Loss of Ethical Values
Loss of Ethical Values / Rebeca Monzo
Posted on July 11, 2013
“We have painfully perceived, for more than 20 years of the Special
Period, the increasing deterioration of moral and civic values like
honesty, decency, shame, decorum, honor and sensitivity to the problems
So reads one of the paragraphs of Raul Castro’s discourse before the
Cuban parliament, published today, Tuesday, July 9 in the daily Rebel Youth.
I ask myself, why did he have to wait more than 20 years to put the
brakes on a situation that was already noticeable and perceived to be
At this point the social indiscipline and human deterioration is almost
uncontrollable. There are many factors that have influenced it and they
were known by all. The fragmentation of the Cuban family, product of the
political confrontations and political estrangement among their members,
many times imposed by the regime itself, is perhaps the crux of all the
subsequent social misfortune. The family was always considered and in
fact is the fundamental social nucleus of a nation.
The misconduct of the marginalized, like screaming loudly in the middle
of the street, the use of obscene words and the vulgarity of speech,
have been present in our daily lives. Television, one of the most
influential of the mass media, also has contributed to exposing all
kinds of vulgarities and mediocrities, in terms of image and vocabulary.
Throwing trash in public roadways, as well as indulging physiological
needs in streets and parks, is something now of daily routine and are
acts that are carried out before the indolence and apathy of observers,
maybe for fear of being verbally or physically assaulted by the actor
himself if attention is called. Walk in the morning through the old
Asturian Center, now a museum, and you will be horrified to have to move
away from the doorways by the strong odor of urine that these emanate.
With respect to the increased consumption of alcoholic beverages by the
populace, their indiscriminate sale in almost all the state
establishments from early hours is noteworthy, being that the only one
responsible is the State itself. It is a shame to see in any state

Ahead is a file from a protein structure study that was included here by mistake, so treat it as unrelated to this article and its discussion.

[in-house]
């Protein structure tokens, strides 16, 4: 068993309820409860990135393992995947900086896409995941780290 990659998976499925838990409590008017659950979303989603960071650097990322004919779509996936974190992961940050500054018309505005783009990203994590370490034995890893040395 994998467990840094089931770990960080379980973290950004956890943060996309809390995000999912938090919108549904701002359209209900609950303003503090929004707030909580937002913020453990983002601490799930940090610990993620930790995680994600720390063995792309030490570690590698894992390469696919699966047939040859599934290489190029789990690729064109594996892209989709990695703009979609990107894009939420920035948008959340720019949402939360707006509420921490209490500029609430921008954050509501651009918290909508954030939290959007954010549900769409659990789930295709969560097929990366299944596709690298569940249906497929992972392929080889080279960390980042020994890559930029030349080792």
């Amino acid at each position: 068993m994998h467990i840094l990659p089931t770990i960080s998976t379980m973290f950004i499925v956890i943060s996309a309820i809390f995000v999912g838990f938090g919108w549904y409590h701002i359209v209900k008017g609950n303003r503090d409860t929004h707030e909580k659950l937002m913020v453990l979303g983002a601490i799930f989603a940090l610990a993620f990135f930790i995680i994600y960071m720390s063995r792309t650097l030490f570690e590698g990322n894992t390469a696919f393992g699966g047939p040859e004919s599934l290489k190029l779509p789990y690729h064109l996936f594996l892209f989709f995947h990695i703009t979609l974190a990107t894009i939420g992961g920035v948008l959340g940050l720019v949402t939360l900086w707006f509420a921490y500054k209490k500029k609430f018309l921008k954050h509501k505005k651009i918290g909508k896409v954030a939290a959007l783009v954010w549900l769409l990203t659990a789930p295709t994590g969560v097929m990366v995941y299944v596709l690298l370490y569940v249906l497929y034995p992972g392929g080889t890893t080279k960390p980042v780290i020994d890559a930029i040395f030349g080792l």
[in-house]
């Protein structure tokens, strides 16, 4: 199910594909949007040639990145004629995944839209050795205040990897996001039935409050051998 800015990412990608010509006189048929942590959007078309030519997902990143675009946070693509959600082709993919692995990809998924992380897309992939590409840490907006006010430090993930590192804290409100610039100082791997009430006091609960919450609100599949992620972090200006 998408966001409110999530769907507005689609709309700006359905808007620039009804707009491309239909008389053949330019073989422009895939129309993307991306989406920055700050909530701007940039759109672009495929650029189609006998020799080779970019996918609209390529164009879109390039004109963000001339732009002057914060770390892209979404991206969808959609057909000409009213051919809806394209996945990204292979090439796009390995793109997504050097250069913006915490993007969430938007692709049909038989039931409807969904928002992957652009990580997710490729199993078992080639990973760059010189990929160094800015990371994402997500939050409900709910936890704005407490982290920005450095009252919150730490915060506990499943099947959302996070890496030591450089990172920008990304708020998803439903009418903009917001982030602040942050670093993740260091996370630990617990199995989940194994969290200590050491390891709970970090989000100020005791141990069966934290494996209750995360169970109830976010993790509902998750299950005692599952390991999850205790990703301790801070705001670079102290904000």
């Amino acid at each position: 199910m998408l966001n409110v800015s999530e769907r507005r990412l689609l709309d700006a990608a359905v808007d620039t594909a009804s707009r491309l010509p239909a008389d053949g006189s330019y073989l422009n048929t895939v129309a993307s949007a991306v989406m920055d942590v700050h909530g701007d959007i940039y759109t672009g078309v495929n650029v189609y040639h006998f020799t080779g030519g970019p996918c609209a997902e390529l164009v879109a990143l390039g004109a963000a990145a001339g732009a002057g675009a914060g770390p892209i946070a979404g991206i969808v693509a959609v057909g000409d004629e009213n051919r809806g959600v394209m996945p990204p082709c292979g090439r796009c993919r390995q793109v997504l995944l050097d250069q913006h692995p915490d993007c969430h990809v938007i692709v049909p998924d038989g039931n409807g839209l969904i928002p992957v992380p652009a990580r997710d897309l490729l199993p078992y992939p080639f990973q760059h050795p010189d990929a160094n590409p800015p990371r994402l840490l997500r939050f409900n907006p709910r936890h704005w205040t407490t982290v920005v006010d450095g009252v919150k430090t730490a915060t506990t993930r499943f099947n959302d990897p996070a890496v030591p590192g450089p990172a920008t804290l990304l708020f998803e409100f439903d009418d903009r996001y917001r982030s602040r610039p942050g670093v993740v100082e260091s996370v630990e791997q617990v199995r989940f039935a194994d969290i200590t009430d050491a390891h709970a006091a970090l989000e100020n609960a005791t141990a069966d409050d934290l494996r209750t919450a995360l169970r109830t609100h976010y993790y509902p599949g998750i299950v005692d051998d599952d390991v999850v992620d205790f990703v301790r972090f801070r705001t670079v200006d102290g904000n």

business, very neglected and rundown, a little table dragged to the
middle of the sidewalk for the sale of rum, so that the pedestrian does
not have to bother entering the place in question to drink.
As far as the abuse of the school uniform, generally the teachers
themselves have given the bad example, dressing inadequately to stand in
front of a student body and make themselves respected teaching a class.
All of this of course has been a product of the bad training of many
teachers, the prolonged shortage of clothes for sale, the low salaries
and the transportation difficulties, which has brought about having to
use a kind of clothing that does not impede climbing into a truck or
hanging from the platform of a bus.
Nevertheless, barely hours after publishing the discourse in question, a
friend of ours was an eyewitness to an event in the farmer’s market at
17th and K streets, in Vedado, when a young man came running and tripped
and almost fell on an elderly woman, who sells plastic bags at the exit
of said establishment.
She, feeling battered, uttered one of the most gross curses, “now so in
fashion,” which begins with “P.” Then out of nowhere came another man,
also young, dressed in plainclothes, who immediately asked for the
woman’s identity card, in order to impose a fine of 200 pesos, not for
selling bags (which is considered a crime), but for the “curse.”
The woman began to cry living tears, explaining that she was retired and
hypertensive, that she had no money, etc. When the young man in
plainclothes saw that those present began to encircle them, he told the
vendor that “this time he was going to pardon the fine,” but instead he
was going to “draw up” a warning. This made the woman burst into tears
again, before the astonished gaze of all those present, who daily often
utter these curse words and others even stronger, before the
indifference of everyone.
Translated by mlk
9 July 2013
Source: “Loss of Ethical Values / Rebeca Monzo | Translating Cuba” –